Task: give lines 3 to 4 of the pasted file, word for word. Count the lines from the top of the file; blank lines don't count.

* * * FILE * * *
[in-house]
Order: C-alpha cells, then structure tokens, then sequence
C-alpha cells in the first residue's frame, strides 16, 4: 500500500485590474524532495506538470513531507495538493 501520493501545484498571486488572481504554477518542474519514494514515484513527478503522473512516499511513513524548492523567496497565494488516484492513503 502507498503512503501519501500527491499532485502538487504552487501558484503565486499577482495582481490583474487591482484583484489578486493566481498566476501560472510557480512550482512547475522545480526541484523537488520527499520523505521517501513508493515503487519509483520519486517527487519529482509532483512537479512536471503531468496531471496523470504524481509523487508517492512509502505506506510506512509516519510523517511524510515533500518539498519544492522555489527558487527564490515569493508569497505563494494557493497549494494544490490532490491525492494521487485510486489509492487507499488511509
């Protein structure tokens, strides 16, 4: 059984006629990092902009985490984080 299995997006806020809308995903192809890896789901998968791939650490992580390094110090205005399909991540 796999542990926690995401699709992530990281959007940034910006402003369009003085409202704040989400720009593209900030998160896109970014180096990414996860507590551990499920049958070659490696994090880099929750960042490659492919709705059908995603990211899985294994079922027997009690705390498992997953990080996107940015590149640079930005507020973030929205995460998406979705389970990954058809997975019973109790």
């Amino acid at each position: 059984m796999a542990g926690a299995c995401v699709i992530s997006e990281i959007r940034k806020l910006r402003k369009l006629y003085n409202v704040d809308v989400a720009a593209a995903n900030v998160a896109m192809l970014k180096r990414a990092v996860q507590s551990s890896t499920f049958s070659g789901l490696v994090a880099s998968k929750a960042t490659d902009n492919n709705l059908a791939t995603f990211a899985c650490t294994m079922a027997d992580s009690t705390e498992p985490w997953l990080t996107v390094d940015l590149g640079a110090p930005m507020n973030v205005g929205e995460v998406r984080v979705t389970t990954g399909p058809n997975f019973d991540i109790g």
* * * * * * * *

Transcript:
C-alpha cells in the first residue's frame, strides 16, 4: 500500500485590474524532495506538470513531507495538493 501520493501545484498571486488572481504554477518542474519514494514515484513527478503522473512516499511513513524548492523567496497565494488516484492513503 502507498503512503501519501500527491499532485502538487504552487501558484503565486499577482495582481490583474487591482484583484489578486493566481498566476501560472510557480512550482512547475522545480526541484523537488520527499520523505521517501513508493515503487519509483520519486517527487519529482509532483512537479512536471503531468496531471496523470504524481509523487508517492512509502505506506510506512509516519510523517511524510515533500518539498519544492522555489527558487527564490515569493508569497505563494494557493497549494494544490490532490491525492494521487485510486489509492487507499488511509
């Protein structure tokens, strides 16, 4: 059984006629990092902009985490984080 299995997006806020809308995903192809890896789901998968791939650490992580390094110090205005399909991540 796999542990926690995401699709992530990281959007940034910006402003369009003085409202704040989400720009593209900030998160896109970014180096990414996860507590551990499920049958070659490696994090880099929750960042490659492919709705059908995603990211899985294994079922027997009690705390498992997953990080996107940015590149640079930005507020973030929205995460998406979705389970990954058809997975019973109790």